Impact of Repeated Questioning on Interviewers: Learning From a Forensic Interview Training Project

Jacquelynn F. Duron, Monit Cheung

Research output: Contribution to journalArticlepeer-review

1 Scopus citations


ABSTRACT: Forensic interviewers have a difficult job with high risk for career burnout and secondary trauma. Few studies have addressed how new forensic interviewers or trainees experience repeated questioning and multiple interviews. This study simulated the process of training new forensic interviewers through the creation of two interview videos in which social work graduate students participated as actors portraying the roles of interviewer and child. These films served as instructional aids preparing graduate social work students for professional child welfare roles while promoting research-based approaches to interviewing children about sexual abuse allegations. Qualitative data from two cohorts of student actors were collected to analyze interviewers’ perspectives on repeated questioning and interviews in child sexual abuse cases. Two themes were extracted from the subjects’ experiences: “It is emotionally taxing” and “Navigating the interviewer role is unexpectedly complex.” Exposure to repeated questions and multiple interviews affected the performance and confidence of the interviewers.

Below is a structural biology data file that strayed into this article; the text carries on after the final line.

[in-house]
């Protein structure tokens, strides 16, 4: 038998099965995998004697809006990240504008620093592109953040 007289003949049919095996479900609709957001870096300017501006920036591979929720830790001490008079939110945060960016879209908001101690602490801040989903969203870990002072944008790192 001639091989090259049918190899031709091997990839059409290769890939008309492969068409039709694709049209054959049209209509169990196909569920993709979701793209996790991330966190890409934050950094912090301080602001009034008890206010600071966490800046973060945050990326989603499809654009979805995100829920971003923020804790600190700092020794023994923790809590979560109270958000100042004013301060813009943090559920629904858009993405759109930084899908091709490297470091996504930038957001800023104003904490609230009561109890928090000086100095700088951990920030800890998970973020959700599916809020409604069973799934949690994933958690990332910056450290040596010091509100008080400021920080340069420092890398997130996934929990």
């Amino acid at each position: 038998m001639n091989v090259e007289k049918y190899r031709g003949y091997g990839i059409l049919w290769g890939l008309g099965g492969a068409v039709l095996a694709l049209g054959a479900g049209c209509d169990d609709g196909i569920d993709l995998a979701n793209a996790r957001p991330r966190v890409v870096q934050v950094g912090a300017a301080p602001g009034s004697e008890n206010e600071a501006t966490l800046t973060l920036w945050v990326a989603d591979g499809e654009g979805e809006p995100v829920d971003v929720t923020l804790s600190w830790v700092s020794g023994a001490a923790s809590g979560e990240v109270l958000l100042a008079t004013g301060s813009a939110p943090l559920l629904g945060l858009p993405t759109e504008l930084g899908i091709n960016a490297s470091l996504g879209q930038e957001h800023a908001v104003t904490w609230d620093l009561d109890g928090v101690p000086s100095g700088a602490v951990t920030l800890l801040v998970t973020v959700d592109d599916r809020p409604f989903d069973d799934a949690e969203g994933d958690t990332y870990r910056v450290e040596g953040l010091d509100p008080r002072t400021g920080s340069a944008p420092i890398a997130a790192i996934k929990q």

Original languageEnglish (US)
Pages (from-to)347-362
Number of pages16
JournalJournal of Child Sexual Abuse
Issue number4
StatePublished - May 18 2016

All Science Journal Classification (ASJC) codes

  • Pediatrics, Perinatology, and Child Health
  • Pathology and Forensic Medicine
  • Clinical Psychology
  • Psychiatry and Mental health


  • Amnesia syndrome
  • child sexual abuse
  • forensic interviews
  • multiple interviews
  • repeated questions
  • specialist syndrome
  • videotaped interviews


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